As some may know, chimneys are designed to, when a fire is lit and the flue system is warmed by the fire, to pull the byproducts of
combustion (smoke, toxic gases, etc.) up and out of the chimney by a natural draft that forms. As this warm air rises up and out of the chimney, air from other parts of the home move in to feed the fire, is heated, and rises up through the chimney as well. This cycle is ideal although is not always what comes to be.
You may have heard of negative pressure, which occurs when there is not enough air in the home to continue to feed the fire and keep the natural cycle of cold air warming and rising up and out of the chimney going. When there is not enough air in the home (say the home is too air tight or a kitchen or bathroom fan is removing air from the home) then air is actually pulled down the chimney to fuel the fire. This negative pressure causes smoke and other byproducts of combustion to come into your home instead of being flushed up and out of the chimney by new air.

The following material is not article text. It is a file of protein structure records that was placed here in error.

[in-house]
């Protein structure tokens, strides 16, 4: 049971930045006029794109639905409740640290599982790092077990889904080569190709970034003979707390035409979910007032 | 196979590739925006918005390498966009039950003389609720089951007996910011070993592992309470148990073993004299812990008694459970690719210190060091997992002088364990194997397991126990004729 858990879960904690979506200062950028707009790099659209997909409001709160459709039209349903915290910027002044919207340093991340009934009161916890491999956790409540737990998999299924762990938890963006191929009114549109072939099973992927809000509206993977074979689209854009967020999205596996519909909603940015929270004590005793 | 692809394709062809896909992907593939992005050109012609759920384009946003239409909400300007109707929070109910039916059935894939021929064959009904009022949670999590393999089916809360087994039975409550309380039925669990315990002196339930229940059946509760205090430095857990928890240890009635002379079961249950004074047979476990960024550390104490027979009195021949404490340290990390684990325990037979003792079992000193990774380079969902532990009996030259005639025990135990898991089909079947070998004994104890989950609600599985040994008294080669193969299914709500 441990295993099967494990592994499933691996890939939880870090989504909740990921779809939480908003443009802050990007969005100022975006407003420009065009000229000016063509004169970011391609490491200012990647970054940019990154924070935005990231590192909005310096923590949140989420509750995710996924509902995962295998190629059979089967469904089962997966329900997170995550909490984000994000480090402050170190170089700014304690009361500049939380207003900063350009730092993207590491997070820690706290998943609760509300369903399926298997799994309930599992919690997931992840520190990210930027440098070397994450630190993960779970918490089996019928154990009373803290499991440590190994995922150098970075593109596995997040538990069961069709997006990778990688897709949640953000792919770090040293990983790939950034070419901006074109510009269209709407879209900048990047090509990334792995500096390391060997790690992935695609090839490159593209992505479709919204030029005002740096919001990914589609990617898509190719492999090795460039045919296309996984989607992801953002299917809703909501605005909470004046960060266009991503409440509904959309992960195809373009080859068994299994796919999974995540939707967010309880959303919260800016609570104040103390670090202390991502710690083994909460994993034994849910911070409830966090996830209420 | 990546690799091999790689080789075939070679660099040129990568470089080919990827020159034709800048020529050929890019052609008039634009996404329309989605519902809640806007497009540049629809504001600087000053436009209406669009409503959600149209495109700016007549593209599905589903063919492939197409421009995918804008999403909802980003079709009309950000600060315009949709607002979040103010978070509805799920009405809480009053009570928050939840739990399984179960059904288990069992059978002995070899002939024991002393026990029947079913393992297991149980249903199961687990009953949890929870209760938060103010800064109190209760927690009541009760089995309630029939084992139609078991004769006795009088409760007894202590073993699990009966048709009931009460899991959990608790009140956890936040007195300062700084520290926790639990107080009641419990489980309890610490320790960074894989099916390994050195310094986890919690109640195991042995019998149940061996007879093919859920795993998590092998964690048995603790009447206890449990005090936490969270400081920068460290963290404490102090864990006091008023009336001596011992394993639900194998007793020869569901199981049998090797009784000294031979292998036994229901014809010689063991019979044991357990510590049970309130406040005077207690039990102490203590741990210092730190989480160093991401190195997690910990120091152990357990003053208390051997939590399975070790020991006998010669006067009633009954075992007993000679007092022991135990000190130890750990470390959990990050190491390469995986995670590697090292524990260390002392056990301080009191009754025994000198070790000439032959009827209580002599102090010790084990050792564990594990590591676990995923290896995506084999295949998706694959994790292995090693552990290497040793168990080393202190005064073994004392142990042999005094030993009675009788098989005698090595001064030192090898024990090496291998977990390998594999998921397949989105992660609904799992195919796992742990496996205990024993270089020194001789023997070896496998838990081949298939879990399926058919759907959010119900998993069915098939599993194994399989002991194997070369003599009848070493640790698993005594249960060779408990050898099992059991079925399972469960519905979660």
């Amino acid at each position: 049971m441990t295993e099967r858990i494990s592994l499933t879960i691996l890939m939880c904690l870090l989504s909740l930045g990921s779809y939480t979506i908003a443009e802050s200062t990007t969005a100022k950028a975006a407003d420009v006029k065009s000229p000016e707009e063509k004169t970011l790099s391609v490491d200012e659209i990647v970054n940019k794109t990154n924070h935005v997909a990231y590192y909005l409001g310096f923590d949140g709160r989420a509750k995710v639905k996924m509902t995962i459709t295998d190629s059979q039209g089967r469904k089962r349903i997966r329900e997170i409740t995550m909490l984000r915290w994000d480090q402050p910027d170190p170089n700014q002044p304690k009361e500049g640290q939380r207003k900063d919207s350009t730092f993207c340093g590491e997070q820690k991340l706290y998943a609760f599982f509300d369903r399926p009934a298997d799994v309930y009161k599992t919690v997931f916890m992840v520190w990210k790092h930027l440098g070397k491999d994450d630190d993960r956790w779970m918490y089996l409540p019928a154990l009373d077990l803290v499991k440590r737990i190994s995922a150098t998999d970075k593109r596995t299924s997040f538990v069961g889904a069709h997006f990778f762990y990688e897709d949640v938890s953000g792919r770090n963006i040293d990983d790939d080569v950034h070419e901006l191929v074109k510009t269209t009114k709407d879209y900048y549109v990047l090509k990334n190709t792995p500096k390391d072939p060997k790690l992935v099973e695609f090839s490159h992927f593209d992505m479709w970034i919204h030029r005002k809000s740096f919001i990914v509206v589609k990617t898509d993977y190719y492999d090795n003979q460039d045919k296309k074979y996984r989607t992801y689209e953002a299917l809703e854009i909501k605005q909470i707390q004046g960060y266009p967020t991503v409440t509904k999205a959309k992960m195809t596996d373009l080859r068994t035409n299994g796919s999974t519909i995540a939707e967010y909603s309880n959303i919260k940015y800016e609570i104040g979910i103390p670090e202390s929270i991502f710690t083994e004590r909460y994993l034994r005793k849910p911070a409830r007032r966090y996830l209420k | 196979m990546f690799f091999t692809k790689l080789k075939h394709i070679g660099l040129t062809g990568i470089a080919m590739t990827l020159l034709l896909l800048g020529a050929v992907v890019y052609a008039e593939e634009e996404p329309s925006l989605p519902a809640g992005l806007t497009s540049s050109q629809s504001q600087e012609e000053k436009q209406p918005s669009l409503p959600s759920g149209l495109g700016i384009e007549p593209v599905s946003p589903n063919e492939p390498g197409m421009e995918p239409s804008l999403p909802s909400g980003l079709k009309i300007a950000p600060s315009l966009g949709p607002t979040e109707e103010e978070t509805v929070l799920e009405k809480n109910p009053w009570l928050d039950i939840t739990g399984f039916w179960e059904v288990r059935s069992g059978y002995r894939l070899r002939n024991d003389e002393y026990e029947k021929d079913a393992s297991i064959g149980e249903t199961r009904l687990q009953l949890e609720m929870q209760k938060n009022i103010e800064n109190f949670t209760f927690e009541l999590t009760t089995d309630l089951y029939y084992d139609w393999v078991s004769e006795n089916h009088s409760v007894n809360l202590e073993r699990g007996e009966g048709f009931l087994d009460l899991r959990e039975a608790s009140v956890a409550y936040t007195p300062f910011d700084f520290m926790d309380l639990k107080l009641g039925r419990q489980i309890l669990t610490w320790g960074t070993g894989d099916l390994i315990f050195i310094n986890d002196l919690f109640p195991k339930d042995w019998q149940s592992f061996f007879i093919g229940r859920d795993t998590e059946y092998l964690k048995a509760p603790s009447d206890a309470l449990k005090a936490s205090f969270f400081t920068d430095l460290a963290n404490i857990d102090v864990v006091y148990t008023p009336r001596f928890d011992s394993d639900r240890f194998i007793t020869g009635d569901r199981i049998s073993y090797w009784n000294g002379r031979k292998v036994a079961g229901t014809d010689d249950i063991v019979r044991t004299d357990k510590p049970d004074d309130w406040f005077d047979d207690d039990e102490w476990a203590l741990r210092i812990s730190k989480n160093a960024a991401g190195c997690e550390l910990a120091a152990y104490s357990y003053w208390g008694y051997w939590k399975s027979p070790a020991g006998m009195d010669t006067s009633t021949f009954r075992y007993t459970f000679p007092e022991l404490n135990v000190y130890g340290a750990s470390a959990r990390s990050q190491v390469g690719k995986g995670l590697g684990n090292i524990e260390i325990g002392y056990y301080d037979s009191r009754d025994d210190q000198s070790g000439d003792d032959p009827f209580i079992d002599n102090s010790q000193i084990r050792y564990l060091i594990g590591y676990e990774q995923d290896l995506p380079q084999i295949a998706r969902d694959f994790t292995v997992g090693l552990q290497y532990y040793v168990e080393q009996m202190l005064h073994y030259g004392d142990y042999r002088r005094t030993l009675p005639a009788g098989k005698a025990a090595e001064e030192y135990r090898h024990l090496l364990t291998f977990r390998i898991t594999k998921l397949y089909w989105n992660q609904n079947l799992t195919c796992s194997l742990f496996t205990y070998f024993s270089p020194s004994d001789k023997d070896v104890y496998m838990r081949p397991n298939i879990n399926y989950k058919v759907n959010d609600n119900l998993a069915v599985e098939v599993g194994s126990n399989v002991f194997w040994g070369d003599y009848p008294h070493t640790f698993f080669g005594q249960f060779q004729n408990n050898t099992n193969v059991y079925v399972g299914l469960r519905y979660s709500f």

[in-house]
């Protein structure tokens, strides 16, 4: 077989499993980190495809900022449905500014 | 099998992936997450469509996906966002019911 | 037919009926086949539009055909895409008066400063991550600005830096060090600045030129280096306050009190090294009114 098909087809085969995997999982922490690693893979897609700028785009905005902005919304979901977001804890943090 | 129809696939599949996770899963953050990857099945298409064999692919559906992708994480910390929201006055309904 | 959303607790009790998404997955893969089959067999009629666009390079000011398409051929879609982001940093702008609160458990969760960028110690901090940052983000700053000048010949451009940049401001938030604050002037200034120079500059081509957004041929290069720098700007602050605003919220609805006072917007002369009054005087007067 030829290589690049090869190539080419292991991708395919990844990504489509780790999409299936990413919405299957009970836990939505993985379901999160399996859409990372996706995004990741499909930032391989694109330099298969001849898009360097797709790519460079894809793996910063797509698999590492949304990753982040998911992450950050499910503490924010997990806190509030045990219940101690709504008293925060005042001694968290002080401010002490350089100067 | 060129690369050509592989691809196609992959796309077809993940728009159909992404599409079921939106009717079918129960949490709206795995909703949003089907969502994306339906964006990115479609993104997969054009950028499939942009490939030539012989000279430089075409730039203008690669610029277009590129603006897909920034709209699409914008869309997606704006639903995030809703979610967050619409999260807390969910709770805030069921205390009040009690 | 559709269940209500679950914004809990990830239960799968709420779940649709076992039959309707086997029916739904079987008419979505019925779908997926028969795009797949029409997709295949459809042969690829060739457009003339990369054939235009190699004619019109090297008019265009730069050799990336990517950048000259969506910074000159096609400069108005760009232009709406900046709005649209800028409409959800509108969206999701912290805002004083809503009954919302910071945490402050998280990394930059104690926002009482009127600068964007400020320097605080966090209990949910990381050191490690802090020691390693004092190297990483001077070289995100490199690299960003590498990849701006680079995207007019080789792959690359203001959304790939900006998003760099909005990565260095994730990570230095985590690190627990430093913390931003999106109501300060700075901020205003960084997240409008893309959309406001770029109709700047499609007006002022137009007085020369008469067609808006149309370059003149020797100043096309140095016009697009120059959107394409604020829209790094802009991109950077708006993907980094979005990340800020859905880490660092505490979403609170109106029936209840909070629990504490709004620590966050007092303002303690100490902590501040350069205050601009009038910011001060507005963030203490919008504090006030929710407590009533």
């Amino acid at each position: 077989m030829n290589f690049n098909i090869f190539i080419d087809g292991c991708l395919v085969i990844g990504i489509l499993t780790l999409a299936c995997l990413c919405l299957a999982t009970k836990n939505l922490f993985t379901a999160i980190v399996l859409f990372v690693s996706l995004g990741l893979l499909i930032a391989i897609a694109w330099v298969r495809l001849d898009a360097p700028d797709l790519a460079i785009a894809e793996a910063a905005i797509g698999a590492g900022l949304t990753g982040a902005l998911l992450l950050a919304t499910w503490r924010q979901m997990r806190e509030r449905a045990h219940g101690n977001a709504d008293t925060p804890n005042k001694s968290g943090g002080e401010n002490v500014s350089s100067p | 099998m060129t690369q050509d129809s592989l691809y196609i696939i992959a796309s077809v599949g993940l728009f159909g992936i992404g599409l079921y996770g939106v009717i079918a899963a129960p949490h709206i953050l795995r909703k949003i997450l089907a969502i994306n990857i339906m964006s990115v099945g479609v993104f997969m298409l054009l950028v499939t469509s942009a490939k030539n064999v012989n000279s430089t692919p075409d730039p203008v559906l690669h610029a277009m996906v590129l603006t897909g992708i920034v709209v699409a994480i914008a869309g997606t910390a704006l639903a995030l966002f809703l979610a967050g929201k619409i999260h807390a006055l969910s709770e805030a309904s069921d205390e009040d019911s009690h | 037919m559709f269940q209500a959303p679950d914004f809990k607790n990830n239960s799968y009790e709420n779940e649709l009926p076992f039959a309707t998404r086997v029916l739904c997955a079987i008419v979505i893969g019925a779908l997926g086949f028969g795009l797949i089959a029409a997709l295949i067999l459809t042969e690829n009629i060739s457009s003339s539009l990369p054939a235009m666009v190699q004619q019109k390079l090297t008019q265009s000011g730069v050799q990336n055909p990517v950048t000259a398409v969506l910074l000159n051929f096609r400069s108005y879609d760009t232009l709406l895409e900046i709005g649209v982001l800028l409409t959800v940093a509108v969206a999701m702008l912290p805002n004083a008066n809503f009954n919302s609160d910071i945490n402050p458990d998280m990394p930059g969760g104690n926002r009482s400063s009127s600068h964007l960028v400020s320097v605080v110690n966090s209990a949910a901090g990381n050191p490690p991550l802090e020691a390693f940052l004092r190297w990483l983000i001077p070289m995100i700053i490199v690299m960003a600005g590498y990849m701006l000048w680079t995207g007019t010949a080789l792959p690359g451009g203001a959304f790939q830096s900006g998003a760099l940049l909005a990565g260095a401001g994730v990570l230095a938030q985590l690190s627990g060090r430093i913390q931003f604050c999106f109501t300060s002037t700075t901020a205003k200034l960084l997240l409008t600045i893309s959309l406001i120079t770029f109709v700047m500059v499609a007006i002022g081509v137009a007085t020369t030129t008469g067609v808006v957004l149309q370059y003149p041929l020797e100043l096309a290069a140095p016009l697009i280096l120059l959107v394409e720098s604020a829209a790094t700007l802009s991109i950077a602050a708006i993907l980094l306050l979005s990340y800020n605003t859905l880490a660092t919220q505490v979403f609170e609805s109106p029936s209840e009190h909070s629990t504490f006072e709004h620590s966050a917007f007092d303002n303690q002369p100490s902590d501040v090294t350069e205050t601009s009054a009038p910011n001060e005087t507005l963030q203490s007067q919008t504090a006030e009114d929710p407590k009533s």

Another problem that some homeowners may not be aware of, especially if you only get smoking problems with your chimney on occasion, is the role that wind plays in the proper draft of a chimney. On very windy days, wind may blow at an angle or the shape of your chimney or chimney cap may be just so with the angle of the wind to permit it to blow down the chimney. When these conditions exist, negative pressure is taken to a new level and can be considered adverse pressure; the pressure is actually moving against the chimney’s attempt at a natural cycle as opposed to being drawn into the cycle due to a lack of other air, which occurs in negative pressure problems.
If you are having a smoking problem, even if only on occasion, and especially if you have had your chimney looked at by a professional who could not seem to pinpoint the problem, you may want to consider keeping a journal on when you experience smoking problems and what the conditions are outside. Very cold days may allow the frigid air outside to drop down into the chimney if the flue is not warm enough because of the principle that cold air falls. Similarly, if you check the weather channel you often can get a reading of how hard the wind is blowing in your area and may be able to aid your professional in pinpointing a problem regarding a smoking fireplace and create a better wood burning experience for yourself and your family.
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